Beginning in kindergarten, people have to learn to work in teams. Some like it, and some hate it. But teamwork isn’t going to go away anytime soon, so it behooves us to find the most efficient way to be a team player.

Typically people work in groups because packs produce better ideas. “You need to develop a team mind,” Benjamin Voyer, a marketing and psychology professor at ESCP Europe Business School in London and the London School of Economics, and an associate fellow of the British Psychological Society, tells the Economist. “Teams all need the three Cs: Collaboration, Co-ordination, Communication. Collaboration is the shared perspective you need for a shared understanding of what you have to do. Therefore, close collaboration is key—you have to understand that everyone’s perspective is important.”

But groups may actually crush innovation rather than encourage it. Studies have indicated that people can be less likely to bring up new or unusual ideas, or to criticize other people’s ideas, because they feel intimidated about going against the will of the group—a phenomenon known as “groupthink.”

“Sometimes when you put people in a team they take a more extreme decision than they would have taken individually, either more conservative or more adventurous,” Voyer says. “A lot of decisions are based on this group phenomenon, one that produces a distorted perception of reality. When you stop thinking in terms of ‘I’ and start thinking ‘we,’ things can change dramatically.”

What are other best practices for maximizing teamwork? Not surprisingly, groups with more intelligent people do better, Cass Sunstein and Reid Hastie write in their new book, Wiser: Getting Beyond Groupthink to Make Groups Smarter. “The evidence unequivocally shows that groups with smarter members perform at higher levels,” they write. “This is not exactly a remarkable observation. But it is a good point to keep in mind when you’re putting together a group of people.” (In another unremarkable observation, teams work better when they’re made up of people who like working on teams, the authors note.)

But intelligence, as it turns out, doesn’t necessarily correlate with the best group performance. Instead, it is something called “Factor C,” Sunstein and Hastie write. It’s comprised of three factors, the authors explain:

 1. The ability of people in the group to judge the emotion that someone in a photograph is feeling, based only on the eyes—a test called Reading the Mind in the Eyes.

2. The evenness of participation. In other words, if just a few people dominate the discussion, it tends to have a negative effect on the group performance.

3. The inclusion of more women in the group. It’s not diversity in general that produces the better effects, but specifically having more women, note Sunstein and Hastie. “This correlation was not simply a diversity factor,” they write. “Rather, the more women, the better the performance.” Voyer points out that women tend to have a more democratic style of leadership while men a more autocratic style.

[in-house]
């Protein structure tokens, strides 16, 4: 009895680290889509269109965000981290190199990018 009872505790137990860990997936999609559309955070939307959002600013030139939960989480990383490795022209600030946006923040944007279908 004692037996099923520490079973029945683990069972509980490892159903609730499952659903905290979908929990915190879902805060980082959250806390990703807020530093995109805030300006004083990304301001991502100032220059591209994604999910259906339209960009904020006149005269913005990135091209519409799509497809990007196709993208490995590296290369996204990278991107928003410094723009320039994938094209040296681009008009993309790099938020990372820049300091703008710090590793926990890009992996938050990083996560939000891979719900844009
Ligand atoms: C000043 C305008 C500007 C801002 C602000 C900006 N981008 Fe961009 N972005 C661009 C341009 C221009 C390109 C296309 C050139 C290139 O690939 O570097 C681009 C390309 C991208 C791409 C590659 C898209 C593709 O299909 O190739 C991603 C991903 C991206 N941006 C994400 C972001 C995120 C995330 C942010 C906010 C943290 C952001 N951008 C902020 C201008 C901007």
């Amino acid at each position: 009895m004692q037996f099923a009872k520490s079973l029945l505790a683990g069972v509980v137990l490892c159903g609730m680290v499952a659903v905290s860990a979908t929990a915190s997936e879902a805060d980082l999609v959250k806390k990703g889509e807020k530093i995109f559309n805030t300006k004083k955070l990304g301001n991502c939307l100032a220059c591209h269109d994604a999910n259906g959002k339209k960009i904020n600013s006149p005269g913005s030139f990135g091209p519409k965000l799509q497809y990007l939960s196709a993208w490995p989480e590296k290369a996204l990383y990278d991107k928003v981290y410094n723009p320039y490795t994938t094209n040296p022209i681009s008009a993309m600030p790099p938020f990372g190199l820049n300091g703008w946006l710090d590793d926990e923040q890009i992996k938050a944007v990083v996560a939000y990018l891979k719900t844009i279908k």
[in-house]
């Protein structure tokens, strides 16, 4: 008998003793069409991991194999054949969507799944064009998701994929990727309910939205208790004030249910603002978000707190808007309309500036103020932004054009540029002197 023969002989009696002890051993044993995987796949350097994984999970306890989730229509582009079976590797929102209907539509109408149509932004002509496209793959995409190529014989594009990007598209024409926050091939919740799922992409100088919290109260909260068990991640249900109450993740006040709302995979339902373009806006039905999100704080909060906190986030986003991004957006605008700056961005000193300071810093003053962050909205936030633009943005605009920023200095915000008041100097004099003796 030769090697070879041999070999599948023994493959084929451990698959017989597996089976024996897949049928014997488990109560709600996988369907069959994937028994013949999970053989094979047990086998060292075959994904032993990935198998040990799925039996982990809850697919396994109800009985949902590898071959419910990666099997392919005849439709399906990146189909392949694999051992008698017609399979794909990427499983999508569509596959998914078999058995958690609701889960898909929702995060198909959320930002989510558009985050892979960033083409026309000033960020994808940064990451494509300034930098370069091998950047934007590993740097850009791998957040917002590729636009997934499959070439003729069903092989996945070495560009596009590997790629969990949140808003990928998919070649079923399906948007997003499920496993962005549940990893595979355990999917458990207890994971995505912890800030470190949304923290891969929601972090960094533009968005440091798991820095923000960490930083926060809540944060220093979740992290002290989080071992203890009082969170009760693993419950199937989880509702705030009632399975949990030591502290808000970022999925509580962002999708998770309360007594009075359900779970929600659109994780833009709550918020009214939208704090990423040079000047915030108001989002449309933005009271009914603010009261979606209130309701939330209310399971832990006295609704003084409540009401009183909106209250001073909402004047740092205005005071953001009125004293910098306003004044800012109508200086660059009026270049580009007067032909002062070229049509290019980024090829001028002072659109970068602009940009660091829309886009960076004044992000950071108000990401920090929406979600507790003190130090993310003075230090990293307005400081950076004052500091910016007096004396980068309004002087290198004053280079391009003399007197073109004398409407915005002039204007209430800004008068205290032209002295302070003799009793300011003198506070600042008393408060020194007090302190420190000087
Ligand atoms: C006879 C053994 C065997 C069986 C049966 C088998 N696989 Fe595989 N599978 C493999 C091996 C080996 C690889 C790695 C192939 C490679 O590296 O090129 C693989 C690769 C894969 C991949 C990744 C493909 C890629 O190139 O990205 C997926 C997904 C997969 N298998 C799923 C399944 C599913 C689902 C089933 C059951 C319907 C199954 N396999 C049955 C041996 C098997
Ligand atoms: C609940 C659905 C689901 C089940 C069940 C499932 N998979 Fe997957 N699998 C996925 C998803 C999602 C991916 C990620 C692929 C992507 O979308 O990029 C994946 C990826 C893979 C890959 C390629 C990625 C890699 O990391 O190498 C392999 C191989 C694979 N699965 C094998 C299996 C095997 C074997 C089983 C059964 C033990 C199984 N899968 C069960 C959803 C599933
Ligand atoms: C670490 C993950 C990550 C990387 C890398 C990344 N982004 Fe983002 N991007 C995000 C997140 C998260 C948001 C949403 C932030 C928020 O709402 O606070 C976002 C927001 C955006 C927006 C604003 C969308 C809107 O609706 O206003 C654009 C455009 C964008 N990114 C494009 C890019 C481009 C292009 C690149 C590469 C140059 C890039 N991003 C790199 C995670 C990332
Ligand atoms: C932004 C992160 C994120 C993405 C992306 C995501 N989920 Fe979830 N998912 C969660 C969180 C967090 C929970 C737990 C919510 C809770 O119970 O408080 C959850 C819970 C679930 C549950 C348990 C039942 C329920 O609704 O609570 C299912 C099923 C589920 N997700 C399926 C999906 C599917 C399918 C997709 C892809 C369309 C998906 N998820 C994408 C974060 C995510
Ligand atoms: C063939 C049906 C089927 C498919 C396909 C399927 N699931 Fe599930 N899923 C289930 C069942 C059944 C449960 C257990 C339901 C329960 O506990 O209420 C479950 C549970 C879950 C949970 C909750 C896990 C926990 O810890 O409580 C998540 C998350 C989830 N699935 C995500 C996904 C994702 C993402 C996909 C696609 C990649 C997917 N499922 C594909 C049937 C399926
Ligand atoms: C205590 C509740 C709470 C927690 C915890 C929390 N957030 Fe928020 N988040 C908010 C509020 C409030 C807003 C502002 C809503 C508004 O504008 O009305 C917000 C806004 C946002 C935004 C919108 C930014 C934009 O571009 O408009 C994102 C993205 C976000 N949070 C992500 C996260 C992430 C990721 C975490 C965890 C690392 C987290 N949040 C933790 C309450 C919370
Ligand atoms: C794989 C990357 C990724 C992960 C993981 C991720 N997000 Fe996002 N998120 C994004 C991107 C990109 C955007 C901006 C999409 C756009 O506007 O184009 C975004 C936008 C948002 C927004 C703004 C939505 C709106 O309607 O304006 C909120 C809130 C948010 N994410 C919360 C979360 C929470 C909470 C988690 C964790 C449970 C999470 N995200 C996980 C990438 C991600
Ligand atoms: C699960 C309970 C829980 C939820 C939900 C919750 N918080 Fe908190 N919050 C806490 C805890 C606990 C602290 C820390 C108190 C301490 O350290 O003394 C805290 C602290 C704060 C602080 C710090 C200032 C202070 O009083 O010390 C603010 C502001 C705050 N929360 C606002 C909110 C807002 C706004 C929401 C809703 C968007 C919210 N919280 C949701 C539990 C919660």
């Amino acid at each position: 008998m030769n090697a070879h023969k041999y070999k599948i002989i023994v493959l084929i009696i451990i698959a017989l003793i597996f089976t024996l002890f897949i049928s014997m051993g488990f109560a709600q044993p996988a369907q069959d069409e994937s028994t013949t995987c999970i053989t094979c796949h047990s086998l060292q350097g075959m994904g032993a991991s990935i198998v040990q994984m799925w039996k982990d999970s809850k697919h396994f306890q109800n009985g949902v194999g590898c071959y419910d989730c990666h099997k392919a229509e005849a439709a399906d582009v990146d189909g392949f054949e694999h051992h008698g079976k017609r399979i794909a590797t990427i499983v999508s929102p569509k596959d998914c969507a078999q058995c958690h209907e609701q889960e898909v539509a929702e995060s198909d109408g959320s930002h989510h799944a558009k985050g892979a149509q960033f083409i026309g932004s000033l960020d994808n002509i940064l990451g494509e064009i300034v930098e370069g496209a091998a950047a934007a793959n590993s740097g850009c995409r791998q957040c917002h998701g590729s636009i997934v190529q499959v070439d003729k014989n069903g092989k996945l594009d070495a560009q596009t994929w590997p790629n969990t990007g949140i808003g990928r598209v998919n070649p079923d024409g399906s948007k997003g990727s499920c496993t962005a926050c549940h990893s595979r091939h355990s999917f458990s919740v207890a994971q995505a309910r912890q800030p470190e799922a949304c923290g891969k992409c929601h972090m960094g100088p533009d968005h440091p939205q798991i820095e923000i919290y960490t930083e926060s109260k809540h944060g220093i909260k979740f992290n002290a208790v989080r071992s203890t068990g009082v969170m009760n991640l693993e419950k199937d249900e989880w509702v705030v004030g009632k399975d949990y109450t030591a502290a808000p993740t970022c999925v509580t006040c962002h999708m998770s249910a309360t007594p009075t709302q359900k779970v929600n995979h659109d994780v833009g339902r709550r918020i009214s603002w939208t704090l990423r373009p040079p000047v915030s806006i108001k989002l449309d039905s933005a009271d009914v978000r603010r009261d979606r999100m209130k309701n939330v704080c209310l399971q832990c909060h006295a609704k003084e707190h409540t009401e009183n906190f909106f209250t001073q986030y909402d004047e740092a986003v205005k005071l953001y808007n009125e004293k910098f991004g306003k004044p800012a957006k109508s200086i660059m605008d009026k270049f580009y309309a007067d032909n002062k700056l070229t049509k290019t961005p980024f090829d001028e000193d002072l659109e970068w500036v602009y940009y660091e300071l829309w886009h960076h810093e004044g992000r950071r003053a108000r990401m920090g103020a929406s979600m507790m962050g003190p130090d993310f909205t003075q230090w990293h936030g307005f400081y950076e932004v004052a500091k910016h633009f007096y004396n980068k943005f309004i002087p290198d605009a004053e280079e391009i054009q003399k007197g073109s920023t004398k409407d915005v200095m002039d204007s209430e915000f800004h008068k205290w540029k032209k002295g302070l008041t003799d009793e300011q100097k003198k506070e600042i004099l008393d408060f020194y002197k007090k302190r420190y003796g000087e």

In fact, the woman factor feeds back into the first factor. Women tend to do better than men in tests such as Reading the Mind in the Eyes, Sunstein and Hastie write. “The finding may be explained by the observation that women are also consistently better than men at a variety of social perception and social judgment tests (like the Reading the Mind in the Eyes Test used in these studies),” they explain.

In short, when designing teams, managers should pay particular attention to the following traits:

  • Being able to participate
  • Being able to listen
  • Preferring to work on teams, especially when the preference is linked to social skills
  • Being able to read other people’s emotional states

That doesn’t mean that everyone on the team has to be a good team player, Sunstein and Hastie note, calling to mind examples such as Steve Jobs. “Many tasks can be ‘crowdsourced,’ in the sense that individuals can work on their contributions independently until the ultimate stage in the task requires integrating or selecting a contribution,” they write. This is true in several kinds of tasks, such as:

  • Forecasting (“take an average”)
  • Tournaments (everyone suggests his or her individual best solutions and anyone can see which solution is the best)
  • Elections (each voter seeks out some information, perhaps with social deliberation, and then submits a vote or conclusion independently)
  • Aggregation devices (prediction markets), which integrate individual, independent solutions into a collective answer

This type of group doesn’t necessarily work so well, though, when the group is “assembling” something, whether it’s something tangible like a product or something intangible like a lawsuit, the authors add.

Finally, there’s the size of the team. “The optimal number of people in a team is five,” Voyer declares. “If you have large teams of 10 or 12, people don’t have the same impression of accountability. Everybody—and therefore nobody—is responsible. You also get “social loafing” where you think everyone else will do the job.”

Or, to use Amazon CEO Jeff Bezos’ rule, no team should be larger than two pizzas can feed. And if they can’t decide what pizzas they want, you may want to rethink the team altogether.


Simplicity 2.0 is where we examine the intricate and transitory world of technology—through a Laserfiche lens. By keeping an eye on larger trends, we aim to make software that’s relevant to modern day workers, rather than build technology for technology’s sake.

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